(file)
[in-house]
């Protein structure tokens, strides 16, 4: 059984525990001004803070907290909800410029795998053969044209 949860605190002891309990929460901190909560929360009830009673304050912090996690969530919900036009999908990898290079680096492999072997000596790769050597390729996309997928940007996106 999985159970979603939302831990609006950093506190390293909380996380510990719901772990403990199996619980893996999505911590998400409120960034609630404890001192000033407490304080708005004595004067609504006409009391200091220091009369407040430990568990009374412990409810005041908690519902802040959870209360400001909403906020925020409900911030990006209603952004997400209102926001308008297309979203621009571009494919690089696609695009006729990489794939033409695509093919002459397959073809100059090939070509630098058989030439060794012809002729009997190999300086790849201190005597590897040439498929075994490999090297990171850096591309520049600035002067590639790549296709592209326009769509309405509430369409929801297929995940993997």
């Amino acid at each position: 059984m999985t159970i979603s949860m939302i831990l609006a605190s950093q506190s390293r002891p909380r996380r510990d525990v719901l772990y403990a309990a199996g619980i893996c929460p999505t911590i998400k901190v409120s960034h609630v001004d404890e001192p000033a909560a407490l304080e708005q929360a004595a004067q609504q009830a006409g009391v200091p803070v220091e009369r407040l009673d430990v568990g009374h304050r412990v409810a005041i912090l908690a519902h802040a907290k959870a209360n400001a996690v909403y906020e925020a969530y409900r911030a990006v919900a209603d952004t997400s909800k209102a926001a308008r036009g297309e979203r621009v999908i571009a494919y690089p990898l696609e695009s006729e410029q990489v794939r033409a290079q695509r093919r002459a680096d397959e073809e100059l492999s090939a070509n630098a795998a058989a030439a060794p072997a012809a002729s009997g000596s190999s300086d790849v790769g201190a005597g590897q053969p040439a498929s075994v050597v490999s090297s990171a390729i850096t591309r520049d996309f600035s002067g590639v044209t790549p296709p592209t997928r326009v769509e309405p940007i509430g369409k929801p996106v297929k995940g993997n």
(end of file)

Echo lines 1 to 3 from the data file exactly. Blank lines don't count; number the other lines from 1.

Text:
[in-house]
């Protein structure tokens, strides 16, 4: 059984525990001004803070907290909800410029795998053969044209 949860605190002891309990929460901190909560929360009830009673304050912090996690969530919900036009999908990898290079680096492999072997000596790769050597390729996309997928940007996106 999985159970979603939302831990609006950093506190390293909380996380510990719901772990403990199996619980893996999505911590998400409120960034609630404890001192000033407490304080708005004595004067609504006409009391200091220091009369407040430990568990009374412990409810005041908690519902802040959870209360400001909403906020925020409900911030990006209603952004997400209102926001308008297309979203621009571009494919690089696609695009006729990489794939033409695509093919002459397959073809100059090939070509630098058989030439060794012809002729009997190999300086790849201190005597590897040439498929075994490999090297990171850096591309520049600035002067590639790549296709592209326009769509309405509430369409929801297929995940993997």
């Amino acid at each position: 059984m999985t159970i979603s949860m939302i831990l609006a605190s950093q506190s390293r002891p909380r996380r510990d525990v719901l772990y403990a309990a199996g619980i893996c929460p999505t911590i998400k901190v409120s960034h609630v001004d404890e001192p000033a909560a407490l304080e708005q929360a004595a004067q609504q009830a006409g009391v200091p803070v220091e009369r407040l009673d430990v568990g009374h304050r412990v409810a005041i912090l908690a519902h802040a907290k959870a209360n400001a996690v909403y906020e925020a969530y409900r911030a990006v919900a209603d952004t997400s909800k209102a926001a308008r036009g297309e979203r621009v999908i571009a494919y690089p990898l696609e695009s006729e410029q990489v794939r033409a290079q695509r093919r002459a680096d397959e073809e100059l492999s090939a070509n630098a795998a058989a030439a060794p072997a012809a002729s009997g000596s190999s300086d790849v790769g201190a005597g590897q053969p040439a498929s075994v050597v490999s090297s990171a390729i850096t591309r520049d996309f600035s002067g590639v044209t790549p296709p592209t997928r326009v769509e309405p940007i509430g369409k929801p996106v297929k995940g993997n």